From The Neolithic To The Sea: A Journey From The Past To The Present

Hulton Abbey

53° 2' 21.9" N 2° 8' 33.0" W

  • History
  • Gallery
Hulton Abbey is located in Abbey Hulton near Stoke-on-Trent in Staffordshire. Not much remains of the buildings, just a few low walls which outline parts of the church.

The abbey at Hulton was established in 1218 by Henry de Audley. He invited monks from Combermere to form a Cistercian abbey near Heleigh Castle on land he had purchased and some he had inherited from his mother. As he was not particularly rich the Cistercian order built a modest church. This was not a prosperous house. By the the time of dissolution in 1538 it housed eight monks, an abbot and a prior.

The abbey was built in a common Cistercian arrangement. As with most abbeys, additions and remodeling were carried out up to dissolution, the scale and grandeur of these works were based on income at that time.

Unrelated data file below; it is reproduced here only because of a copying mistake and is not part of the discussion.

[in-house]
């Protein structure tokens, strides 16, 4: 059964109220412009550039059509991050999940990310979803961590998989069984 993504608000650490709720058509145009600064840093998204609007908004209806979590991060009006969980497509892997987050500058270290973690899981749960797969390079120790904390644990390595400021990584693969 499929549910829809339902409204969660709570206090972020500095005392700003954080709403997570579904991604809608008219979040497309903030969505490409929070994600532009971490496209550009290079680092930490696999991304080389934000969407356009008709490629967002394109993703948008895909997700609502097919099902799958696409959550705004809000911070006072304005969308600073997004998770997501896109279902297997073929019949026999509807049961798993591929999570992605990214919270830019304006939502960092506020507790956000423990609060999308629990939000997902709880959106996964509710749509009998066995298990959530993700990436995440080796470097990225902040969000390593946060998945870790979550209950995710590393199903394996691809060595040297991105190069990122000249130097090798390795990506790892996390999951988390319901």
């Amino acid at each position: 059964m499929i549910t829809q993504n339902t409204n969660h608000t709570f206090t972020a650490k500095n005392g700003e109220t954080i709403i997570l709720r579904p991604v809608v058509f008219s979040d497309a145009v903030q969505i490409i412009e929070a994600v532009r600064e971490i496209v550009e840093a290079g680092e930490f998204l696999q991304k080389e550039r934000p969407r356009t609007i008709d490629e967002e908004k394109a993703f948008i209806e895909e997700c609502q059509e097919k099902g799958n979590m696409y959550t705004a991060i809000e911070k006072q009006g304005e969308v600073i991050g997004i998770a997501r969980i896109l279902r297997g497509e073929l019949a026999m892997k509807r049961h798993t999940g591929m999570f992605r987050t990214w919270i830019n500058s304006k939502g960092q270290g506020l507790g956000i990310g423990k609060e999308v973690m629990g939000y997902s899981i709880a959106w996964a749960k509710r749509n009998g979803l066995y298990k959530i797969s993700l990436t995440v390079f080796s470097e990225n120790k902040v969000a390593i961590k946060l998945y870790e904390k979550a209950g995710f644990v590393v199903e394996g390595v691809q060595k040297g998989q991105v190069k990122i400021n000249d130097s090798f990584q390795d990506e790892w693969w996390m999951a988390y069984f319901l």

Excavations of the church and monastic buildings on the site have revealed that the aisled nave was just four bays long and that the cloister was south of the nave. The east range housed a library and sacristy immediately adjacent to the church, followed by a rectangular Chapter House of three by three bays which projected eastwards from the range. The refectory in the south range appears to have been set on a north-south axis, the kitchen was to its west and the warming room and day stair were to its east.

Also during these excavations, several grave slabs with foliate headed crosses were found. One of these may have belonged to the master mason of the abbey. Other finds include fragments of glass dating from the fourteenth and fifteenth centuries. A large number of floor tiles were also found.

With the dissolution the abbey site was sold to Sir Edward Aston of Tixall, who built a large house out of the abbey close by. By the 18th century the location of the abbey was lost. It was only rediscovered in 1884 when the land owner, Reverend Walter Sneyd, was installing land drains at Carmountside farm. He ordered the first in a succession of archaeological excavations be carried out.